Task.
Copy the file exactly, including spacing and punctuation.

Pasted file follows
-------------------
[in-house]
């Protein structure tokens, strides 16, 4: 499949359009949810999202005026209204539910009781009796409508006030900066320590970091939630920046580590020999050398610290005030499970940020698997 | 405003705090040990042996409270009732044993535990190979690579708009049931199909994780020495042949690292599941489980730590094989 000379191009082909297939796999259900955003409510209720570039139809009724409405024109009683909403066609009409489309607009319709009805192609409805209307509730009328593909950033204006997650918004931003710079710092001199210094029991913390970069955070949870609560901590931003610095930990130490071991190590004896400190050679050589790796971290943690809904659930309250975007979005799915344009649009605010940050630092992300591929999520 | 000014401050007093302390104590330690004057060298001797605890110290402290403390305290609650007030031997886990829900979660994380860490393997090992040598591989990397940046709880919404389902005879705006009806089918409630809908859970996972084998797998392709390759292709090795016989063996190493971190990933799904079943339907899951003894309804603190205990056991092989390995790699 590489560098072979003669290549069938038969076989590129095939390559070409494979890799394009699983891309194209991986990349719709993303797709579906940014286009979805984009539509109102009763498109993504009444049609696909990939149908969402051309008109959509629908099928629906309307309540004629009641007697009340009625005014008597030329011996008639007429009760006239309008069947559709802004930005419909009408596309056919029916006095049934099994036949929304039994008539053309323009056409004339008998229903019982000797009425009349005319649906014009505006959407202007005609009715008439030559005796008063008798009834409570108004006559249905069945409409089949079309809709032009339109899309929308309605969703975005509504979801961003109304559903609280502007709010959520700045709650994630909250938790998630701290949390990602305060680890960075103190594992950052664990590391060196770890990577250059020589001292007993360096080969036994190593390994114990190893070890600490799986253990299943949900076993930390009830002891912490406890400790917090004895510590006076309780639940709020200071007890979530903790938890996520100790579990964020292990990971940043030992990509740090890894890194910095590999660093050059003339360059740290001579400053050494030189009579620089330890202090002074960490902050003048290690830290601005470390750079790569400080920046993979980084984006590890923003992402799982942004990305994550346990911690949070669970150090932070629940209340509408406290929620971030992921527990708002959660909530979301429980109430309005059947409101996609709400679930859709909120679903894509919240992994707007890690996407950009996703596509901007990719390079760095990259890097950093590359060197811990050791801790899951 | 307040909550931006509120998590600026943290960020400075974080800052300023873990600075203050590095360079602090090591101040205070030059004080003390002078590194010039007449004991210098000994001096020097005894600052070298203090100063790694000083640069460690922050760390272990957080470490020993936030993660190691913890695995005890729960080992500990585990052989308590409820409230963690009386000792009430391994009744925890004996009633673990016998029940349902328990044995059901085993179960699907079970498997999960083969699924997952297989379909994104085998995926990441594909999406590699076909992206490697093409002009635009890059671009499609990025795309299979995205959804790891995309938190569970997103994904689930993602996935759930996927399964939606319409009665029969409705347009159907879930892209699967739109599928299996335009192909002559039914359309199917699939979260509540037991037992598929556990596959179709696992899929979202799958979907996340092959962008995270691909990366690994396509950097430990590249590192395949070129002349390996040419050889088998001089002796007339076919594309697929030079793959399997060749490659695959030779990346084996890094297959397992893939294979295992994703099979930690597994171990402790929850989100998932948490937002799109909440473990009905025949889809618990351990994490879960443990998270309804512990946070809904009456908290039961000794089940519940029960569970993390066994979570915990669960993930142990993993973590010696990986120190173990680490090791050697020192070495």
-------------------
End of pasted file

[in-house]
């Protein structure tokens, strides 16, 4: 499949359009949810999202005026209204539910009781009796409508006030900066320590970091939630920046580590020999050398610290005030499970940020698997 | 405003705090040990042996409270009732044993535990190979690579708009049931199909994780020495042949690292599941489980730590094989 000379191009082909297939796999259900955003409510209720570039139809009724409405024109009683909403066609009409489309607009319709009805192609409805209307509730009328593909950033204006997650918004931003710079710092001199210094029991913390970069955070949870609560901590931003610095930990130490071991190590004896400190050679050589790796971290943690809904659930309250975007979005799915344009649009605010940050630092992300591929999520 | 000014401050007093302390104590330690004057060298001797605890110290402290403390305290609650007030031997886990829900979660994380860490393997090992040598591989990397940046709880919404389902005879705006009806089918409630809908859970996972084998797998392709390759292709090795016989063996190493971190990933799904079943339907899951003894309804603190205990056991092989390995790699 590489560098072979003669290549069938038969076989590129095939390559070409494979890799394009699983891309194209991986990349719709993303797709579906940014286009979805984009539509109102009763498109993504009444049609696909990939149908969402051309008109959509629908099928629906309307309540004629009641007697009340009625005014008597030329011996008639007429009760006239309008069947559709802004930005419909009408596309056919029916006095049934099994036949929304039994008539053309323009056409004339008998229903019982000797009425009349005319649906014009505006959407202007005609009715008439030559005796008063008798009834409570108004006559249905069945409409089949079309809709032009339109899309929308309605969703975005509504979801961003109304559903609280502007709010959520700045709650994630909250938790998630701290949390990602305060680890960075103190594992950052664990590391060196770890990577250059020589001292007993360096080969036994190593390994114990190893070890600490799986253990299943949900076993930390009830002891912490406890400790917090004895510590006076309780639940709020200071007890979530903790938890996520100790579990964020292990990971940043030992990509740090890894890194910095590999660093050059003339360059740290001579400053050494030189009579620089330890202090002074960490902050003048290690830290601005470390750079790569400080920046993979980084984006590890923003992402799982942004990305994550346990911690949070669970150090932070629940209340509408406290929620971030992921527990708002959660909530979301429980109430309005059947409101996609709400679930859709909120679903894509919240992994707007890690996407950009996703596509901007990719390079760095990259890097950093590359060197811990050791801790899951 | 307040909550931006509120998590600026943290960020400075974080800052300023873990600075203050590095360079602090090591101040205070030059004080003390002078590194010039007449004991210098000994001096020097005894600052070298203090100063790694000083640069460690922050760390272990957080470490020993936030993660190691913890695995005890729960080992500990585990052989308590409820409230963690009386000792009430391994009744925890004996009633673990016998029940349902328990044995059901085993179960699907079970498997999960083969699924997952297989379909994104085998995926990441594909999406590699076909992206490697093409002009635009890059671009499609990025795309299979995205959804790891995309938190569970997103994904689930993602996935759930996927399964939606319409009665029969409705347009159907879930892209699967739109599928299996335009192909002559039914359309199917699939979260509540037991037992598929556990596959179709696992899929979202799958979907996340092959962008995270691909990366690994396509950097430990590249590192395949070129002349390996040419050889088998001089002796007339076919594309697929030079793959399997060749490659695959030779990346084996890094297959397992893939294979295992994703099979930690597994171990402790929850989100998932948490937002799109909440473990009905025949889809618990351990994490879960443990998270309804512990946070809904009456908290039961000794089940519940029960569970993390066994979570915990669960993930142990993993973590010696990986120190173990680490090791050697020192070495």